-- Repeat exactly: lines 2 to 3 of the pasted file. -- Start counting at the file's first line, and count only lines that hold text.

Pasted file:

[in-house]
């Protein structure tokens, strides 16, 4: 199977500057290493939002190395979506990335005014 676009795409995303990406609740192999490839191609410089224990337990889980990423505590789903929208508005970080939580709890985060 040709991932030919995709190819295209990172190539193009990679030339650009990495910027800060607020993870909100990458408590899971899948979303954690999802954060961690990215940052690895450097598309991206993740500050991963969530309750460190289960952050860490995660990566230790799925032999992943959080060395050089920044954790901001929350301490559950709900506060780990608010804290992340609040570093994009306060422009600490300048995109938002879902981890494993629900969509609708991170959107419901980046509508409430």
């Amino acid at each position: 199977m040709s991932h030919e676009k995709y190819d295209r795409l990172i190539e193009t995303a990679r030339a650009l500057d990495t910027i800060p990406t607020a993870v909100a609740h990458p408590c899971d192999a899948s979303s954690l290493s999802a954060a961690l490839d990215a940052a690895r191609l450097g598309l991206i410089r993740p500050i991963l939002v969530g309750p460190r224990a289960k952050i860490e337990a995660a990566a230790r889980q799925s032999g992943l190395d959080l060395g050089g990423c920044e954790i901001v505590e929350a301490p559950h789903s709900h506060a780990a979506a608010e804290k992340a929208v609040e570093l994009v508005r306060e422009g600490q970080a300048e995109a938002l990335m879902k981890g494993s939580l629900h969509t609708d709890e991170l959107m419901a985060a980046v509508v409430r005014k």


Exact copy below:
């Protein structure tokens, strides 16, 4: 199977500057290493939002190395979506990335005014 676009795409995303990406609740192999490839191609410089224990337990889980990423505590789903929208508005970080939580709890985060 040709991932030919995709190819295209990172190539193009990679030339650009990495910027800060607020993870909100990458408590899971899948979303954690999802954060961690990215940052690895450097598309991206993740500050991963969530309750460190289960952050860490995660990566230790799925032999992943959080060395050089920044954790901001929350301490559950709900506060780990608010804290992340609040570093994009306060422009600490300048995109938002879902981890494993629900969509609708991170959107419901980046509508409430």
């Amino acid at each position: 199977m040709s991932h030919e676009k995709y190819d295209r795409l990172i190539e193009t995303a990679r030339a650009l500057d990495t910027i800060p990406t607020a993870v909100a609740h990458p408590c899971d192999a899948s979303s954690l290493s999802a954060a961690l490839d990215a940052a690895r191609l450097g598309l991206i410089r993740p500050i991963l939002v969530g309750p460190r224990a289960k952050i860490e337990a995660a990566a230790r889980q799925s032999g992943l190395d959080l060395g050089g990423c920044e954790i901001v505590e929350a301490p559950h789903s709900h506060a780990a979506a608010e804290k992340a929208v609040e570093l994009v508005r306060e422009g600490q970080a300048e995109a938002l990335m879902k981890g494993s939580l629900h969509t609708d709890e991170l959107m419901a985060a980046v509508v409430r005014k």